In 2004, three feet of water flooded two of the company's buildings. While the top of Bro. Kehm's desk was still visible, the water saturated even the top drawers. The damages came in at a whopping $2 million. While others expressed doubt, "It never crossed my mind that the business wouldn't survive," Bro. Kehm said. On Sept. 17, just days after the flood, they started cleaning up. By Feb. 18, 2005, the facility was ready for operation again. However, a buildup of salt in the furnace caused by the flood and lack of use started a fire the following Monday. It was fairly contained to the furnace and nothing Bro. Kehm couldn't overcome.

That's the kind of leader Bro. Kehm is -positive thinking, hardworking and expectant of those around him to put forth their best effort.

"It's awful hard to get people to work," he said. But he credits Kathleen Popivchak, secretary/treasurer, for the important role she's played in the business for the past 37 years. "Kehm Oil Company may not have survived without her," he said. Kathleen works six days a week and always arrives at 6 a.m. She is known for getting the job done. "You always give work to people who are busy because they're the ones who get it done," Bro. Kehm emphasized.

He sets the bar high when it comes to work ethic. His official title is owner, president AND truck driver. Bro. Kehm drives an average of five days per week and estimates that he's driven 5.5 to 6 million miles in an 18-wheeler during his lifetime. On weekdays, Bro. Kehm arrives at his office at 5:50 a.m., and on Saturdays, he pushes that back to 7 a.m. He normally leaves around 6 p.m. and checks in every Sunday after attending church. "From 1960 to May 2008, I probably hadn't missed three days of work," Bro. Kehm said. In 2008, he suffered from a back infection and underwent surgery. "My back is better now than ever before."

"People tell me, 'you work too hard.' I tell them, 'show me someone who's ever died from working too hard. ... Find a guy who's 80 and can do what I can do, and I'll do what he's doing.'"

His work ethic must be hereditary because Bro. Kehm's son, daughter and son-in-law, Alan Conoshuto, P.M., Centennial Lodge No. 544, Carnegie, all work for him. "If anything, I expect more out of them than others," he admits. "I always told them I'd educate them by paying for their school and build them a house." Now, his children and five grandchildren (Colby, Cameron, Chloe, Erica and Maggie) live by Kehm Oil Company in houses built on the farm where Bro. Kehm grew up. Bro. Kehm cannot help but praise his grandchildren for their accomplishments. They are creative, smart, talented and accomplished at young ages.

Family remains important to Bro. Kehm. Kehm Oil Company only closes one day a year: Christmas. However, one year, Jerry told Bro. Kehm that there was a problem and that a Shell station in Cincinnati, Ohio, needed two loads of oil the day after Christmas. Bro. Kehm had his son stay with his young children and got everything ready himself. He left for the city at 2 a.m.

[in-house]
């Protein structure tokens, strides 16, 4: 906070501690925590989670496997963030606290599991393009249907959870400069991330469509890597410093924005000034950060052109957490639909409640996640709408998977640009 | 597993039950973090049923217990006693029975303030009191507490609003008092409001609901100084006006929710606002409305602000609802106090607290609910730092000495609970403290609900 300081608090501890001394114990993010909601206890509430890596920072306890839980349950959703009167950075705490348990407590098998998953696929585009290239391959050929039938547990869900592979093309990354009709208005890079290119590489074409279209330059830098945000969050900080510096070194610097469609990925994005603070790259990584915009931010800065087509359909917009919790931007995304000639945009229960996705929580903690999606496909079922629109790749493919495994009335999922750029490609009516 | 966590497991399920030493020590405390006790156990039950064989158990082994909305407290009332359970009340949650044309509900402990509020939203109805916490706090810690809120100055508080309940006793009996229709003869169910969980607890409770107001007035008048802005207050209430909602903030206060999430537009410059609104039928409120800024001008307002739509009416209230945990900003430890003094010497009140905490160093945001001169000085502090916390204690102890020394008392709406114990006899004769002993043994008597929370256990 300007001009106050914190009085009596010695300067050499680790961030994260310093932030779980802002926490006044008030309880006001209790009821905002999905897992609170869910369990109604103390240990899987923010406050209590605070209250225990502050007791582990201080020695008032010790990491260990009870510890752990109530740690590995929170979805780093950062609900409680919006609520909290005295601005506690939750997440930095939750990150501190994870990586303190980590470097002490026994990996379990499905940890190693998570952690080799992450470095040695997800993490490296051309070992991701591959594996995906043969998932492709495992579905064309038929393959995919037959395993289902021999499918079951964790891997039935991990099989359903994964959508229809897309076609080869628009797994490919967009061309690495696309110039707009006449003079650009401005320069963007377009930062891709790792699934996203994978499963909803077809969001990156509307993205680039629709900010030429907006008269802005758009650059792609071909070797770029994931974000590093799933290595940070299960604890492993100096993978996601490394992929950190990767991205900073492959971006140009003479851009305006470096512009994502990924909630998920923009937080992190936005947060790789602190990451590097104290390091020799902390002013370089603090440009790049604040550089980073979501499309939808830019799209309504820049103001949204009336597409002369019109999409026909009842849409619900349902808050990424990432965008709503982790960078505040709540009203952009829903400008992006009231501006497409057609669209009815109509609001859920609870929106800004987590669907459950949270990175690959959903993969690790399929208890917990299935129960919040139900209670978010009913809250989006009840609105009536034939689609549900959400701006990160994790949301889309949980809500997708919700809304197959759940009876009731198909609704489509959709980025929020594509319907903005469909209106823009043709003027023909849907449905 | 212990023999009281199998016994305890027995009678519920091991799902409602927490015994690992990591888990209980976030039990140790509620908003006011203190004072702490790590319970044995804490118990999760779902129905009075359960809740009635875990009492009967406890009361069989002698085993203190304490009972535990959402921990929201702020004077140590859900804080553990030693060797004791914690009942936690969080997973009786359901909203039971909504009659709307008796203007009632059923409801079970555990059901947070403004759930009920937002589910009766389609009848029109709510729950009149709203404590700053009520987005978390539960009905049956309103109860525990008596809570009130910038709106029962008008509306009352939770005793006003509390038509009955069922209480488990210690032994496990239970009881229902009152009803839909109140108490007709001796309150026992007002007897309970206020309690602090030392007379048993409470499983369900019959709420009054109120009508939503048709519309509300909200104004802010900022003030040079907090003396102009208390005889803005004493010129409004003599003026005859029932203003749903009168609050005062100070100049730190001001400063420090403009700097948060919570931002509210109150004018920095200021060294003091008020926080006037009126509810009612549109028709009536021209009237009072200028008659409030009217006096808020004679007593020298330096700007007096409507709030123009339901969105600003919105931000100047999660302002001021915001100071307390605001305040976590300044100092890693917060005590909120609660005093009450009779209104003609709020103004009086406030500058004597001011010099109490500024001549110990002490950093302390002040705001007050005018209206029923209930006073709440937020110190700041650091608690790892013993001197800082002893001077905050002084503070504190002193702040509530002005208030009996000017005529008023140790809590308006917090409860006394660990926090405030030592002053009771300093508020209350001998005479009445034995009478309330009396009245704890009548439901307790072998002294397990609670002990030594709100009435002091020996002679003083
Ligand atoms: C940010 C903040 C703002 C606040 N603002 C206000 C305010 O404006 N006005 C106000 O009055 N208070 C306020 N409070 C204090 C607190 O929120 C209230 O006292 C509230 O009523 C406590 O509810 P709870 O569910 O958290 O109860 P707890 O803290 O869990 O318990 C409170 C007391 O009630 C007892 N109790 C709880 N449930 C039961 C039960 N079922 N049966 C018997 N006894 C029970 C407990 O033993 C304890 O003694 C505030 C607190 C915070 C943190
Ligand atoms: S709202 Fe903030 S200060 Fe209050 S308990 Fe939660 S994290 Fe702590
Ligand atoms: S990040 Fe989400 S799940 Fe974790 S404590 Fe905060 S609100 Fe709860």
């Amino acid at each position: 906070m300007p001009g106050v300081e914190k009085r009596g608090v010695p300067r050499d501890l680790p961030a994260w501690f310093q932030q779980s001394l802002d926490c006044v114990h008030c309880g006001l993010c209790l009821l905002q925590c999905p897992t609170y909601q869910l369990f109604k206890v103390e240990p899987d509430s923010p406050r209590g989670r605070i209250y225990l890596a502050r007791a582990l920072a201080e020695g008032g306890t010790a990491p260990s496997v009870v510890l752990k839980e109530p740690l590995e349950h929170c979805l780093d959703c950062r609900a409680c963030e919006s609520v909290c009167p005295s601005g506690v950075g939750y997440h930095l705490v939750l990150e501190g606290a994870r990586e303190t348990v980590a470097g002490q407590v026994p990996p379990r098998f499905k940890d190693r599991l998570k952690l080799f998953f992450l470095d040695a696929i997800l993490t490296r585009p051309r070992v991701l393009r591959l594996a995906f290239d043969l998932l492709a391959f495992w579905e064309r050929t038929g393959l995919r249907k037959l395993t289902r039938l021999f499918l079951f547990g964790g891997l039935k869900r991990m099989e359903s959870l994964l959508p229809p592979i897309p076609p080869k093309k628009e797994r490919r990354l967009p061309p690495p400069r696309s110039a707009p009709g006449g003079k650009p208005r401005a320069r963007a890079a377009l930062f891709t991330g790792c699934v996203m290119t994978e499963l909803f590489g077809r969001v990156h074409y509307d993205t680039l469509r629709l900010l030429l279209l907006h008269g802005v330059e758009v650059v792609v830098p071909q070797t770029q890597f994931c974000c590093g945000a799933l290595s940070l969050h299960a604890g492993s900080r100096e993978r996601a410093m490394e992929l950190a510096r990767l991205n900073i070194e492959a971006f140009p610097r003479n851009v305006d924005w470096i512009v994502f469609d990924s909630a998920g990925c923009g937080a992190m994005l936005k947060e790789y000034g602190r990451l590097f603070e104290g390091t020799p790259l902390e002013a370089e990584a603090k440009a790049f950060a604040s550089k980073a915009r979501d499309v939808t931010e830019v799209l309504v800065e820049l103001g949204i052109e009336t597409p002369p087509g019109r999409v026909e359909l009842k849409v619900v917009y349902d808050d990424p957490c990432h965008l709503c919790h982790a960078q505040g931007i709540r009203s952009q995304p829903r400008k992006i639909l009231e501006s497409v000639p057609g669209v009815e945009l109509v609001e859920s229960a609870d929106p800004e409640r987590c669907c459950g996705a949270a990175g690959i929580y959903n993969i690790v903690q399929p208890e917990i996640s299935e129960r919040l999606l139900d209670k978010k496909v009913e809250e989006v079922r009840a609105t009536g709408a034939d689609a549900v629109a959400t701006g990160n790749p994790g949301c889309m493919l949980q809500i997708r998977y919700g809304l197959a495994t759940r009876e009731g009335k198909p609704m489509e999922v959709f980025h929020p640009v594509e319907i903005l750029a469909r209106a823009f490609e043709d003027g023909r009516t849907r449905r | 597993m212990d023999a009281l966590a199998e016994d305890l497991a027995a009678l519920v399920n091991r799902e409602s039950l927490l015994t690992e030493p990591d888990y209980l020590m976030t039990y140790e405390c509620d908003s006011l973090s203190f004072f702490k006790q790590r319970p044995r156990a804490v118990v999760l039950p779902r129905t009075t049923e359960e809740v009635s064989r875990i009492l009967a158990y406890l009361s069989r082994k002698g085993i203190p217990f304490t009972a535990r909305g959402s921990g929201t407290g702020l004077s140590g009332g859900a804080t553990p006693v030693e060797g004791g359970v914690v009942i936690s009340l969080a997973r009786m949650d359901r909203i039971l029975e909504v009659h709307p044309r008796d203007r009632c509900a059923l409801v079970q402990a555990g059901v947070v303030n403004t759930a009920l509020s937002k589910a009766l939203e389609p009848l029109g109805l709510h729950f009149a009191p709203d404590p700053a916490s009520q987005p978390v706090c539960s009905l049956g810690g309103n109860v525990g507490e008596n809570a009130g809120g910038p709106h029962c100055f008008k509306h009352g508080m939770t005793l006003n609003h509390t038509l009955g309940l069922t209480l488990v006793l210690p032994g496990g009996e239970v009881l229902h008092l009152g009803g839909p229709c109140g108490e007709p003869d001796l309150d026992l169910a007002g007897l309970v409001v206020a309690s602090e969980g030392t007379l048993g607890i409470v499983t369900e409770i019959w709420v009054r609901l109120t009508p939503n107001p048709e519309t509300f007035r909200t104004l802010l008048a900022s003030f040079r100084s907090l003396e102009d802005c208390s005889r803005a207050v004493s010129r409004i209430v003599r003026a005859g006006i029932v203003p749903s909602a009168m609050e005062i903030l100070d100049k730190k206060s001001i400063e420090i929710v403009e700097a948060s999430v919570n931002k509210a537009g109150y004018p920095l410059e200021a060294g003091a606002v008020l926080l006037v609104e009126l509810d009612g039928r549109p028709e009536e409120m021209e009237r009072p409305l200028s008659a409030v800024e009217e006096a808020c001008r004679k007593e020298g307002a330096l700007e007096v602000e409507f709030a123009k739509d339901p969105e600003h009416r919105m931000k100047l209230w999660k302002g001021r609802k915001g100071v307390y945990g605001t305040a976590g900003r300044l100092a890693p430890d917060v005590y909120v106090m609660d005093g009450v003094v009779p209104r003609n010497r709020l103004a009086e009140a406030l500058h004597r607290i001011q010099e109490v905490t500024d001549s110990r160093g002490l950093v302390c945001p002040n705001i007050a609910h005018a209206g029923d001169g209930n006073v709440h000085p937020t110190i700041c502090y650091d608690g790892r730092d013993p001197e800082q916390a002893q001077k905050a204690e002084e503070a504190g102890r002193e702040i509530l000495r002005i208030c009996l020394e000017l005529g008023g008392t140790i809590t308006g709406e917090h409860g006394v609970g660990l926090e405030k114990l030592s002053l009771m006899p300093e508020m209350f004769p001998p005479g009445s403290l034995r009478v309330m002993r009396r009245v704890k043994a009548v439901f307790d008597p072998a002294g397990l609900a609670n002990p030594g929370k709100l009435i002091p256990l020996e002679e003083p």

That level of service is what makes Kehm Oil company so unique. "Everyone has fuel. Everyone has this or that, but we give service," he said. Kehm Oil Company has a party room that can seat 150 to 200 people. Every spring, Bro. Kehm invites all of the local Ford dealers for a gathering, just to show appreciation for their business. He also hosts an annual Christmas party for his employees.

Even with such an active business and family life, Bro. Kehm has found ways to make community service a priority. Besides Oakdale Lodge, Bro. Kehm also belongs to Syria Shrine and Royal Order of Jesters Court No. 2. "Freemasonry grows with you and helps you along," he said. "Tom [Sturgeon] and I are great friends. I look up to him even though he's younger than I am. He has accomplished a lot."

Bro. Kehm has been active in his lodge. He installed the air conditioning and heating in the lodge building, and put his excellent memory to use by helping a fellow brother memorize the rituals. In 2005, a flood swept through the lodge hall. So the next stated meeting could proceed uninterrupted, Bro. Kehm hosted the meeting in his party room.

"If I have one regret, it would be that I didn't spend more time with the fraternity," Bro. Kehm admits. "Masons play hard, and they work hard. They give an awful lot. ... I would have liked to go on and become Worshipful Master."

Nevertheless, Bro. Kehm's impact on the community is significant. He served on the board of directors for the Pennsylvania Petroleum Marketers and Convenience Store Association. As the president of the Parkway Authority, Bro. Kehm led a team of people in planning the construction of schools in eight local school districts. The project was completed on time and within budget. He also served as the president of the board of trustees at Oakdale United Presbyterian Church for 26 years, a position Jerry now holds. The church has a special place in Bro. Kehm's heart because as a child, he was the first person baptized there.

In regard to "free time," Bro. Kehm indicated: "I'm down to 24 hours in a day." However, he still likes to follow sports, especially baseball, golf and football. He belongs to The Club of Nevillewood, and goes golfing with friends and his son two or three times a week when the weather is nice. He and Jerry still have a winning team.

Despite his busy schedule, Bro. Kehm always remembers what it means to be a Mason - to be a Modern-Day Renaissance Man.

"You need to have some people who really enter into your life and help you," he said.